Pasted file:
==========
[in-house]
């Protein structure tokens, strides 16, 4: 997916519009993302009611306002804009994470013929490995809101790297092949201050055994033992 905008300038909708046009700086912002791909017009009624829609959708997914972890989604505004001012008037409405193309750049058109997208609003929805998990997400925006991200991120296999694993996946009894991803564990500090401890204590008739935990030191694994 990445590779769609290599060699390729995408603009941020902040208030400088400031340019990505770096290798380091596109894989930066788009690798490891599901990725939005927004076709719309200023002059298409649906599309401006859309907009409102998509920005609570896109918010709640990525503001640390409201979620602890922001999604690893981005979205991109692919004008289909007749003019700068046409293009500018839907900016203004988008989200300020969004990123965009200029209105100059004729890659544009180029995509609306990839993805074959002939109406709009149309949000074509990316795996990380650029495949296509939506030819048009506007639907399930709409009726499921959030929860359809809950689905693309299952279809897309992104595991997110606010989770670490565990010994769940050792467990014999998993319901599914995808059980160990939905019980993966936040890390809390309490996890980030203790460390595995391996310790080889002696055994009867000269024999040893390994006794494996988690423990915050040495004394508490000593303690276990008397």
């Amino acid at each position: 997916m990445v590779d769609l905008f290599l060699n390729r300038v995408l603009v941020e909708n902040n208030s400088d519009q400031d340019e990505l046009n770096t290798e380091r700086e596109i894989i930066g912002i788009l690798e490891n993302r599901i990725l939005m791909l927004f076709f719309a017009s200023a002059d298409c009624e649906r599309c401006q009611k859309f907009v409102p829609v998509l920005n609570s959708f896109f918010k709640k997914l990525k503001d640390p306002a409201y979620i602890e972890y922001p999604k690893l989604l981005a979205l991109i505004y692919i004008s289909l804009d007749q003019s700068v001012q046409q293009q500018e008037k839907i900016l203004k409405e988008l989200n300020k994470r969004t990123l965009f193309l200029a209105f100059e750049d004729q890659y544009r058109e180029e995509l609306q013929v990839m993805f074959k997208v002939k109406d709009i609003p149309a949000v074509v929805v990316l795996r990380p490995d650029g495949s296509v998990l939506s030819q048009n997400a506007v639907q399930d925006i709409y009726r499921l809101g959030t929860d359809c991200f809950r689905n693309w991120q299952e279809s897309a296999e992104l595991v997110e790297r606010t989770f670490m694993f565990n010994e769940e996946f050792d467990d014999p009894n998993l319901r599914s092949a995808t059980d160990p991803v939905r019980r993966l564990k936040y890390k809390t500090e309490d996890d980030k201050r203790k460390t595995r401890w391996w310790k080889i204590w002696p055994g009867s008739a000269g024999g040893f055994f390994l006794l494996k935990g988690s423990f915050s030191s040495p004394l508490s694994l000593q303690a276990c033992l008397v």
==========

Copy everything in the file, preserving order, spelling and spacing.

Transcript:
[in-house]
């Protein structure tokens, strides 16, 4: 997916519009993302009611306002804009994470013929490995809101790297092949201050055994033992 905008300038909708046009700086912002791909017009009624829609959708997914972890989604505004001012008037409405193309750049058109997208609003929805998990997400925006991200991120296999694993996946009894991803564990500090401890204590008739935990030191694994 990445590779769609290599060699390729995408603009941020902040208030400088400031340019990505770096290798380091596109894989930066788009690798490891599901990725939005927004076709719309200023002059298409649906599309401006859309907009409102998509920005609570896109918010709640990525503001640390409201979620602890922001999604690893981005979205991109692919004008289909007749003019700068046409293009500018839907900016203004988008989200300020969004990123965009200029209105100059004729890659544009180029995509609306990839993805074959002939109406709009149309949000074509990316795996990380650029495949296509939506030819048009506007639907399930709409009726499921959030929860359809809950689905693309299952279809897309992104595991997110606010989770670490565990010994769940050792467990014999998993319901599914995808059980160990939905019980993966936040890390809390309490996890980030203790460390595995391996310790080889002696055994009867000269024999040893390994006794494996988690423990915050040495004394508490000593303690276990008397």
């Amino acid at each position: 997916m990445v590779d769609l905008f290599l060699n390729r300038v995408l603009v941020e909708n902040n208030s400088d519009q400031d340019e990505l046009n770096t290798e380091r700086e596109i894989i930066g912002i788009l690798e490891n993302r599901i990725l939005m791909l927004f076709f719309a017009s200023a002059d298409c009624e649906r599309c401006q009611k859309f907009v409102p829609v998509l920005n609570s959708f896109f918010k709640k997914l990525k503001d640390p306002a409201y979620i602890e972890y922001p999604k690893l989604l981005a979205l991109i505004y692919i004008s289909l804009d007749q003019s700068v001012q046409q293009q500018e008037k839907i900016l203004k409405e988008l989200n300020k994470r969004t990123l965009f193309l200029a209105f100059e750049d004729q890659y544009r058109e180029e995509l609306q013929v990839m993805f074959k997208v002939k109406d709009i609003p149309a949000v074509v929805v990316l795996r990380p490995d650029g495949s296509v998990l939506s030819q048009n997400a506007v639907q399930d925006i709409y009726r499921l809101g959030t929860d359809c991200f809950r689905n693309w991120q299952e279809s897309a296999e992104l595991v997110e790297r606010t989770f670490m694993f565990n010994e769940e996946f050792d467990d014999p009894n998993l319901r599914s092949a995808t059980d160990p991803v939905r019980r993966l564990k936040y890390k809390t500090e309490d996890d980030k201050r203790k460390t595995r401890w391996w310790k080889i204590w002696p055994g009867s008739a000269g024999g040893f055994f390994l006794l494996k935990g988690s423990f915050s030191s040495p004394l508490s694994l000593q303690a276990c033992l008397v």